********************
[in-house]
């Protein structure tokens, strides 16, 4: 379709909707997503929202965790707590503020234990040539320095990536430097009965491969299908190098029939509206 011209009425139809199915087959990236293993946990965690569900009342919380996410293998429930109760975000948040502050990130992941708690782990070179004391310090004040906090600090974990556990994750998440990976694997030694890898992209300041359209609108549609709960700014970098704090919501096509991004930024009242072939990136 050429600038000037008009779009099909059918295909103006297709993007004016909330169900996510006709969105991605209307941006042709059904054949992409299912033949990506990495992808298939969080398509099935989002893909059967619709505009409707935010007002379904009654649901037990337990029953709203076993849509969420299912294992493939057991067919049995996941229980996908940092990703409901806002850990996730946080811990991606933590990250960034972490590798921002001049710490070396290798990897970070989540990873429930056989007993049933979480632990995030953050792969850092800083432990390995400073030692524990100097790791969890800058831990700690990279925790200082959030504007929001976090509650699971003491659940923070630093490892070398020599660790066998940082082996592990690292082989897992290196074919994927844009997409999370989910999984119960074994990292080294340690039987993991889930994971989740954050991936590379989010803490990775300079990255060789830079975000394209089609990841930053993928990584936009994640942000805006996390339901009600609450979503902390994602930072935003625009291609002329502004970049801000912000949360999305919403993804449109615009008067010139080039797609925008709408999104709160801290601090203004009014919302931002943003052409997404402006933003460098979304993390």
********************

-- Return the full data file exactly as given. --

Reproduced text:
[in-house]
């Protein structure tokens, strides 16, 4: 379709909707997503929202965790707590503020234990040539320095990536430097009965491969299908190098029939509206 011209009425139809199915087959990236293993946990965690569900009342919380996410293998429930109760975000948040502050990130992941708690782990070179004391310090004040906090600090974990556990994750998440990976694997030694890898992209300041359209609108549609709960700014970098704090919501096509991004930024009242072939990136 050429600038000037008009779009099909059918295909103006297709993007004016909330169900996510006709969105991605209307941006042709059904054949992409299912033949990506990495992808298939969080398509099935989002893909059967619709505009409707935010007002379904009654649901037990337990029953709203076993849509969420299912294992493939057991067919049995996941229980996908940092990703409901806002850990996730946080811990991606933590990250960034972490590798921002001049710490070396290798990897970070989540990873429930056989007993049933979480632990995030953050792969850092800083432990390995400073030692524990100097790791969890800058831990700690990279925790200082959030504007929001976090509650699971003491659940923070630093490892070398020599660790066998940082082996592990690292082989897992290196074919994927844009997409999370989910999984119960074994990292080294340690039987993991889930994971989740954050991936590379989010803490990775300079990255060789830079975000394209089609990841930053993928990584936009994640942000805006996390339901009600609450979503902390994602930072935003625009291609002329502004970049801000912000949360999305919403993804449109615009008067010139080039797609925008709408999104709160801290601090203004009014919302931002943003052409997404402006933003460098979304993390």